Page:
The birth of a baby can elicit many emotions, from joy and excitement to fear and uncertainty. But it can also trigger unexpected difficulties with anxiety, in particular with postpartum Obsessive Compulsive Disorder (OCD). Psychologist Kiara Timpano from the University of Miami (UM) and her collaborators developed an effective program for the prevention of postpartum obsessive compulsive symptoms.
The findings are reported online ahead of print by the Journal of Psychiatric Research.
"Postpartum depression has received much attention, but anxiety related issues, especially obsessive compulsive symptoms, can also be devastating to mothers and their families," says Timpano, Assistant Professor in the Department of Psychology at UM College of Arts and Sciences and principal investigator of the study. "Many women experiencing these difficulties are not getting the services they need because they don't even know that what they are experiencing has a label and can be helped."
Most new mothers have some thoughts of concern about their babies. But according to the study, some mothers experience a more severe form of anxiety known as postpartum OCD. The condition includes intrusive thoughts about bad things happening to the baby. In order to control these unpleasant thoughts, the mothers develop rituals or other behaviors in response, like checking the baby excessively or washing a baby bottle many more times than is necessary.
"The problem with OCD is that it is like a radio that's turned up too high," Timpano says. "Part of our work is trying to figure out how it got turned up so high and how we can help individuals turn it back down. For example, while it's okay to wash the baby bottle once, it is problematic if a mother ends up washing it for hours at a time."
The new study, titled "Efficacy of a prevention program for postpartum obsessive-compulsive symptoms." The investigation was conducted in collaboration with Jonathan S. Abramowitz, professor of psychology, and Brittain L. Mahaffey, doctoral student in psychology, both in the College of Arts and Sciences at the University of North Carolina at Chapel Hill; Norman B. Schmidt, psychology professor and director of the Anxiety and Behavioral Health Clinic, and Melissa A. Mitchell, doctoral student in psychology, both at Florida State University.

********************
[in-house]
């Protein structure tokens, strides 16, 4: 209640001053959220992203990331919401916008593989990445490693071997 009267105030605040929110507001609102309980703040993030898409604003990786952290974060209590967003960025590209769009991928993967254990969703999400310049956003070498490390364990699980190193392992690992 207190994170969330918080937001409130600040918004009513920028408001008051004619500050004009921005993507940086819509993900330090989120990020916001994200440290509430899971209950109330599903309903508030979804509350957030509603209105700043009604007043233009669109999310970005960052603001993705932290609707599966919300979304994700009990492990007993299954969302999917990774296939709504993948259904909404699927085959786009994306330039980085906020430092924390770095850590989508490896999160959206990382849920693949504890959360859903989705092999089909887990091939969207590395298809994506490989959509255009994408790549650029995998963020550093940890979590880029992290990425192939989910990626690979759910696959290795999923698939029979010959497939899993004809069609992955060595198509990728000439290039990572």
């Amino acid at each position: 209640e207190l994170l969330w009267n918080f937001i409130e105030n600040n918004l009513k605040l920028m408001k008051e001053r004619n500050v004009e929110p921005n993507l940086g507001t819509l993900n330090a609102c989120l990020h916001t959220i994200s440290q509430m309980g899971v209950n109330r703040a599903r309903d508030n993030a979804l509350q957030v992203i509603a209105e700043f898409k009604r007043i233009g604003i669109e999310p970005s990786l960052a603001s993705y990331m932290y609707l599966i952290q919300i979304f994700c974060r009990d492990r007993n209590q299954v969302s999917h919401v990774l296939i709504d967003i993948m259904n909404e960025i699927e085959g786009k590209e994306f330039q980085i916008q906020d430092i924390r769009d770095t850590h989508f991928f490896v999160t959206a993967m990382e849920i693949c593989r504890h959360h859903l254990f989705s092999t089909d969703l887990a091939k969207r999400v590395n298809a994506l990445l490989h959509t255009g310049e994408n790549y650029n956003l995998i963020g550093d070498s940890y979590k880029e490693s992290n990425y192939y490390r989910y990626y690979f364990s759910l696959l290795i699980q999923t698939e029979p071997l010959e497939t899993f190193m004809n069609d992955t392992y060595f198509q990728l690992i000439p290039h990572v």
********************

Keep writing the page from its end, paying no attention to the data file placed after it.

"We wanted to provide mothers with the necessary tools, which would hopefully keep them from going on to develop substantial symptoms that would interfere in their lives," Timpano says.
To develop and test the efficacy of an intervention that would not only treat mothers once their difficulties emerged, but could also prevent symptoms from developing, the team designed a prevention program based on cognitive behavioral therapy principle -- a treatment technique that has been found to be highly effective for anxiety disorders. The program was incorporated it into a traditional childbirth educational class.
Participants were a group of 71 expecting mothers at risk for developing postpartum obsessive compulsive symptoms. Half of the group was in a class that included the prevention program, the other half was in a regular childbirth education class (control group). The mothers were followed for six months after the birth of their babies. The program included information on the warning signs of anxiety and OCD, as well as specific techniques for how to deal with the symptoms.
The prevention program was successful in reducing both the incidence of obsessive compulsive symptoms and how distressing they were. Compared to the control group, the mothers in the prevention program experienced less anxiety after the babies were born and they maintained this effect for at least six months postpartum. The team also found that the intervention reduced those thinking styles that put a mom at risk to begin with.
Moving forward, the researchers would like to build on the program they created and make the treatment even more feasible and effective. "Further down the road, you can imagine some sort of scenario where mothers would get screened for postpartum anxiety, as is frequently done now for postpartum depression," said Timpano.
Materials provided by University of Miami. Note: Content may be edited for style and length.
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